When a participant terminates, his benefit is defined as a certain amount payable at retirement age as an annuity. An actuary determines the present lump sum value of that annuity. If the current value is less than $5,000, the participant may generally take the distribution in cash (either as a rollover or a taxable distribution). If the value is more than $5,000, the default form of distribution is a joint and survivor annuity.
A joint and survivor annuity pays a monthly amount during the life of the participant and a reduced amount (usually 50%) upon the death of the participant for the remaining life of the spouse. Both the spouse and the participant must consent in writing to waive this form of benefit if the participant wants to take a lump sum or other form of annuity.
Defined benefit plans can offer loans to participants. The maximum available loan is based on the lump sum value of the vested accrued benefits of the participants (as opposed to the account balances). In-service withdrawals before retirement age are generally not available and hardship withdrawals are not allowed.
The primary advantage of a defined benefit plan is the ability to accumulate large amounts for older key employees. The plan sponsor can make deductible contributions to ensure that the benefit is in place no matter what the market conditions are. Therein also lies the primary disadvantage of such plans: low market returns can cause an increase in contribution requirements at a time when the employer may not be able to meet those requirements.
Employee perception of this type of plan can work for or against the employer. If the defined benefit plan is presented as a way to protect employees from market fluctuations and guarantee benefits, the plan may be well accepted. The current down market would make the plan even more desirable to them. On the other hand, as benefits are generally illustrated as monthly pensions payable at a future retirement date, employees may have difficulty putting a current value on the benefit accruing to them.
Under current regulations, a lump sum payout to a terminated participant must be calculated using two methods. The first calculation uses and, in a well funded plan, would come close to the funds that have been put away for the participant over time with interest. However, the benefit must then be recalculated using IRS mandated rates which are based on 30-year Treasury bills. This can result in a payout to a terminated participant that is as much as 250% of the amount funded. These inflated payouts then lower the overall funding of the plan and cause higher contributions.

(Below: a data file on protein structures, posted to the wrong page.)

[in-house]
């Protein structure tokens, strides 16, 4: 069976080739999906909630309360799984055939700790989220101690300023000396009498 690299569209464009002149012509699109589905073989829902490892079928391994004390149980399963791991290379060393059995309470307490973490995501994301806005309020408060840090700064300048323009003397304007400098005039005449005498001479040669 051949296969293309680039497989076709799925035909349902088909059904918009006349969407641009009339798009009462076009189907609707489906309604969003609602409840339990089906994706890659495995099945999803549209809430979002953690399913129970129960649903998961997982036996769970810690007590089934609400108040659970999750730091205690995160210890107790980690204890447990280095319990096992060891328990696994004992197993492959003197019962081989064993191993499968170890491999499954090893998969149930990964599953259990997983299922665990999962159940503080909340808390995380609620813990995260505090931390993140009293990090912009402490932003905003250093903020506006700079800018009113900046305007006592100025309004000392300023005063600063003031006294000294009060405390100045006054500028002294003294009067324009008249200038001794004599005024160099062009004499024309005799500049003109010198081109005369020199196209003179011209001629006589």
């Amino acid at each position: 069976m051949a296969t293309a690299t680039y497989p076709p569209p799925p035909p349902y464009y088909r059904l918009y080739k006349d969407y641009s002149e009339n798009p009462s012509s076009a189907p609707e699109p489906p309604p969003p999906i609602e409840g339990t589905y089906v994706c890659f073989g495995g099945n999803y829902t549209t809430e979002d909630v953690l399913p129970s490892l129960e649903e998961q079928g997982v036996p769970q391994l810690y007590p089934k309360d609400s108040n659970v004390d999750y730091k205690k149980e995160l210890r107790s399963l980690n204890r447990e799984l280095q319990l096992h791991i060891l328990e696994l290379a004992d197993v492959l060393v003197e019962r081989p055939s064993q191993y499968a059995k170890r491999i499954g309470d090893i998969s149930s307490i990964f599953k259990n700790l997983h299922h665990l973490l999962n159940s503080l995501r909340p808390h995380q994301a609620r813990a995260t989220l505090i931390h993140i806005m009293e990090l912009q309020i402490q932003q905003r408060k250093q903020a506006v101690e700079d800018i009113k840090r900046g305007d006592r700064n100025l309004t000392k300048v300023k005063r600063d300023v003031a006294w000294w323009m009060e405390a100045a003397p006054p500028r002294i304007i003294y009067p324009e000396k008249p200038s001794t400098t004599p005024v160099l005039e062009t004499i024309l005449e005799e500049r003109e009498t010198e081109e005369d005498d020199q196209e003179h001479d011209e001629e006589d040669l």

These regulations, combined with current low Treasury bill rates, have caused many plans to become significantly underfunded. There are several legislative changes being considered to minimize the impact of this problem, but a plan currently in existence can find itself paying out amounts far greater than anticipated to terminated participants.
The ideal candidate for a defined benefit plan is a business owner who is age 40 or older. A plan sponsor with no other employees or only young employees will have the lowest non-owner costs. The plan sponsor must be aware that the contributions are mandatory and feel that future cash flow will support the continuation of the plan. The risks of inflated costs due to market fluctuations and/or the hire of older employees must be anticipated.
Plan sponsors who maintain both a defined benefit and a defined contribution plan have a maximum deduction limit of the greater of 25% of eligible payroll or the defined benefit required contribution. Under EGTRRA, employee contributions towards a 401(k) plan do not count towards this limit. The result of this change is that employers with defined benefit plans can add on a 401(k) plan that allows for participant deferrals only (no employer contributions).
For the plan sponsor without non-highly compensated employees, this would mean an additional contribution in 2003 of $12,000 if under age 50 or $14,000 if age 50 or older. If there are common-law employees, the deferral by highly compensated employees would be limited based on the average deferral by those employees.
Defined benefit plans can be a valuable tool for retirement planning. There are additional risks and administrative burdens that accompany these plans. A plan sponsor who is educated as to the potential pitfalls and secure in continuing the plan can accumulate substantial amounts within these plans by retirement age.
This newsletter is intended to provide general information on matters of interest in the area of qualified retirement plans and is distributed with the understanding that the publisher and distributor are not rendering legal, tax or other professional advice. Readers should not act or rely on any information in this newsletter without first seeking the advice of an independent tax advisor such as an attorney or CPA.